No paint at home? No problem! You can make dyes and paint at home using vegetable scraps and fruit. In one of my previous videos, Drawing with Glue, I showed you how to use condiments like turmeric, paprika and cinnamon as pigments, today we’ll be using food!
** Be sure to have help from a grownup because there is some boiling water involved**
I have included the link to download a wonderful picture tutorial from http://meyamo.com/ that I followed to make these dyes.
I didn’t have any powdered sugar, so I left that out. This gave me a paint that is very close to watercolor and I was able to use the same techniques I use with watercolor paint.
- Orange carrots, purple carrot, frozen beets, blackberries and lemon
- Watercolor paper – you will need sturdy paper. If you don’t have card stock or watercolor paper, I suggest gluing a few pages of copy paper together or gluing copy paper to a piece of cardboard. This will prevent the paint from soaking into the paper completely.
- Paintbrush – I also used a make up sponge!
- Paper towel or napkin
Click on this link and follow the directions to make your dyes/paints – Meyamo_Handmade_Fruit and Vegetable_Paints
This is a great use for any older fruits and vegetable scraps you have. You can also use any jars or plastic containers you’ve been saving or have in the recycling pile to store your paint for future paintings.
The concentration of color depends on how much water is added to the fruit and vegetables. Although the color may be very light at first, it does dry darker and once your first layer of paint is dry you can add more to make your color more vibrant.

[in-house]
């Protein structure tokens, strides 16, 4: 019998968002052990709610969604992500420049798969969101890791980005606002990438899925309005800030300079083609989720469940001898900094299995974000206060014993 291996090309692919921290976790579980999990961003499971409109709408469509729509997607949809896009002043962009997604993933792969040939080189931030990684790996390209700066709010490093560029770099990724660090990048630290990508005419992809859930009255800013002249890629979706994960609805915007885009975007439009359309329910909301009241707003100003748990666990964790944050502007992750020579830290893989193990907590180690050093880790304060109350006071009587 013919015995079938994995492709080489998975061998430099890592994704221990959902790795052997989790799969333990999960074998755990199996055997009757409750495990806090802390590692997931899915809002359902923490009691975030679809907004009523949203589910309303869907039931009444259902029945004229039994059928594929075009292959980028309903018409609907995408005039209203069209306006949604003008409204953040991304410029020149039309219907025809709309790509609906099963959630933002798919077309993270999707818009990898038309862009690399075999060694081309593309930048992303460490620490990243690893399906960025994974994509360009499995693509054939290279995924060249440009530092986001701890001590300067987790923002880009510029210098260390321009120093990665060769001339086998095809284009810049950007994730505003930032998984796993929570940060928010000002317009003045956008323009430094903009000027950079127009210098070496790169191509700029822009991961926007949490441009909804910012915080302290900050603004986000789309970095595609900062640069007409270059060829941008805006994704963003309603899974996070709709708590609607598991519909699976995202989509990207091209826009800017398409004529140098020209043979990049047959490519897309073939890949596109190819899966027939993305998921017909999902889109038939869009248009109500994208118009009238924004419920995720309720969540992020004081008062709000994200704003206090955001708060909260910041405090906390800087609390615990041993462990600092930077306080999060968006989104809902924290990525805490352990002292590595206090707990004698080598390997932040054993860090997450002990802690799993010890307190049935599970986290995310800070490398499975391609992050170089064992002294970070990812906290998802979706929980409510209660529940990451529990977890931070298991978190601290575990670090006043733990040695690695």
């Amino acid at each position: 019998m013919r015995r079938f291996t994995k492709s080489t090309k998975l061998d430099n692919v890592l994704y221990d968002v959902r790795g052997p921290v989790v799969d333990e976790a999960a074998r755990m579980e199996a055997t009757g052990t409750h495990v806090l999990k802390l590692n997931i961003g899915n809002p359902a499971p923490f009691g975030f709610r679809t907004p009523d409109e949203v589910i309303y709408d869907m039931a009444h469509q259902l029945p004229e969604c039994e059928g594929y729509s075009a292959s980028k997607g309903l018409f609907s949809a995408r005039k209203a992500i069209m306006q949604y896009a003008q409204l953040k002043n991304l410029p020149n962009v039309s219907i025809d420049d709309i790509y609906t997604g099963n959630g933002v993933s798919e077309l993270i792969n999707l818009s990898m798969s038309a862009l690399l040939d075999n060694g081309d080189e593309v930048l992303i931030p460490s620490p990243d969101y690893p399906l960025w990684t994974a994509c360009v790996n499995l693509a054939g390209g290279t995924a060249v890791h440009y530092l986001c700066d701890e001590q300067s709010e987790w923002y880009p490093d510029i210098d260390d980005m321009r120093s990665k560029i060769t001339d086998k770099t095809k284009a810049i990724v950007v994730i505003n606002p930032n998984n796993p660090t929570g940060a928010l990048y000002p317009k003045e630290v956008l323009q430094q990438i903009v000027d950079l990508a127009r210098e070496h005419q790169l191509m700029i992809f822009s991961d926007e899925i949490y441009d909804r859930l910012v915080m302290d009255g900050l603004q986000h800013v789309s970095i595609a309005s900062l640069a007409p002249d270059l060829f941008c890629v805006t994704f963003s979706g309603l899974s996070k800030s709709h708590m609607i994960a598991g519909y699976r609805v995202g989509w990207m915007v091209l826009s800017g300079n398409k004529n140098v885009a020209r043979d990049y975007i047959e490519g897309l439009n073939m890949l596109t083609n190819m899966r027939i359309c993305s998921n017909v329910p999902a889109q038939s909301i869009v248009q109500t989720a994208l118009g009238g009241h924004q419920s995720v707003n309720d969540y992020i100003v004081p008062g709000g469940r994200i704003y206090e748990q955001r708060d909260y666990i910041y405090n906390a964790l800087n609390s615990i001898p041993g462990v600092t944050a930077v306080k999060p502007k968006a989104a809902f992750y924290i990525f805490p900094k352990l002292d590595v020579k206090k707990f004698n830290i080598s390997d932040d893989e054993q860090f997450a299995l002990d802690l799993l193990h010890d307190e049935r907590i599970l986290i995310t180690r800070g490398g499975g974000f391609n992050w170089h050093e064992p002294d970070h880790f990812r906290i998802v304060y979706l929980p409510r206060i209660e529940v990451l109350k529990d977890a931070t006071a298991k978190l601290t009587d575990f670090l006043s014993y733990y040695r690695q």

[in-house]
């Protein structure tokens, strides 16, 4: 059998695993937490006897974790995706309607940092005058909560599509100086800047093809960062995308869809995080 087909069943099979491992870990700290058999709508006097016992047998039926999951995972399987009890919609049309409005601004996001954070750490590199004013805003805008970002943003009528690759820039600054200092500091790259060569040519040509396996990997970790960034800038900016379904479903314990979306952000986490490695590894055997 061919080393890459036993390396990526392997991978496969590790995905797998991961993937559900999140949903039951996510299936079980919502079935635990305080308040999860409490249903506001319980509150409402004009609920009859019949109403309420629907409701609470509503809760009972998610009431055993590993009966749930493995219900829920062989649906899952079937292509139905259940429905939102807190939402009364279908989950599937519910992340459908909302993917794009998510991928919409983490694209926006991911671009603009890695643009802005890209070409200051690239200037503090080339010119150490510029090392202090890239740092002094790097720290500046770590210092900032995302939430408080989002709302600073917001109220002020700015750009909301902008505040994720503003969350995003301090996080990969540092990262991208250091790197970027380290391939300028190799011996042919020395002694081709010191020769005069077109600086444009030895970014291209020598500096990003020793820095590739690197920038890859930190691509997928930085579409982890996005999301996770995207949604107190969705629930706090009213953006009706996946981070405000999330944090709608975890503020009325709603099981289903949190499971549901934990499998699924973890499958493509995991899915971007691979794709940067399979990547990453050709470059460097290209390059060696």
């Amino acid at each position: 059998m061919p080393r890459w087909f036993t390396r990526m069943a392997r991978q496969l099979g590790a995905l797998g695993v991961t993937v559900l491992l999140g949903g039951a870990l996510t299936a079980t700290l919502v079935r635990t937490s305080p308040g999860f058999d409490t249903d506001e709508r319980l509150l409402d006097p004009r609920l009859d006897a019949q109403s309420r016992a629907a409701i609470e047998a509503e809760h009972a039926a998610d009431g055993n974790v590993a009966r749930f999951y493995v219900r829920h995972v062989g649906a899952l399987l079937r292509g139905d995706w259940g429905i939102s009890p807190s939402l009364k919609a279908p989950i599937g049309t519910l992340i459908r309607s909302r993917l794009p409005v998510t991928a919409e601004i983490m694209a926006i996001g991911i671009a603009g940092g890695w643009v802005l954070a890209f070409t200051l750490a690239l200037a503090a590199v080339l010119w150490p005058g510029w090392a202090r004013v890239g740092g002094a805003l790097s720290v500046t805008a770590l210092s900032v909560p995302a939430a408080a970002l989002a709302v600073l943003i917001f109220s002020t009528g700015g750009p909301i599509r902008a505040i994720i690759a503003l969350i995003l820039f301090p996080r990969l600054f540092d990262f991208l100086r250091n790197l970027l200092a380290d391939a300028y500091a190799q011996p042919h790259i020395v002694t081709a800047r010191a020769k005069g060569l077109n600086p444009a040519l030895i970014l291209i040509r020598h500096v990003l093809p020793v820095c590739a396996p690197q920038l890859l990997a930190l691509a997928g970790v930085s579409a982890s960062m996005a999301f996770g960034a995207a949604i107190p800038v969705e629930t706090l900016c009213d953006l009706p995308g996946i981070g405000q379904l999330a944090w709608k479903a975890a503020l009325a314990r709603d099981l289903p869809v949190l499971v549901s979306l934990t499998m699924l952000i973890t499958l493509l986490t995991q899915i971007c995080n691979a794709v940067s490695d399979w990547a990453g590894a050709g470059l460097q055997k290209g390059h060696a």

Make the straw painting by dropping puddles of paint on the paper with a brush or spoon and blowing the paint around, producing some really abstract designs.
Adding salt to the wet paint will give you an interesting texture. See how the texture changes by adding more or less. Once dry, brush or tap off the salt and see what your texture looks like.
If you don’t have any paintbrushes, you can also use a cotton ball or a make up sponge! This sponge gave me 3 sides to get interesting prints from.
As you can see, there are many ways to experiment with your natural dyes. What other kind of natural paint has been used throughout history?
Here are some links to more resources about that –
Tune in on FB and Instagram on Saturday when I’ll be reading “The Rainbow Goblins” and sharing art techniques using simple tools.
Thanks for visiting and keep creating!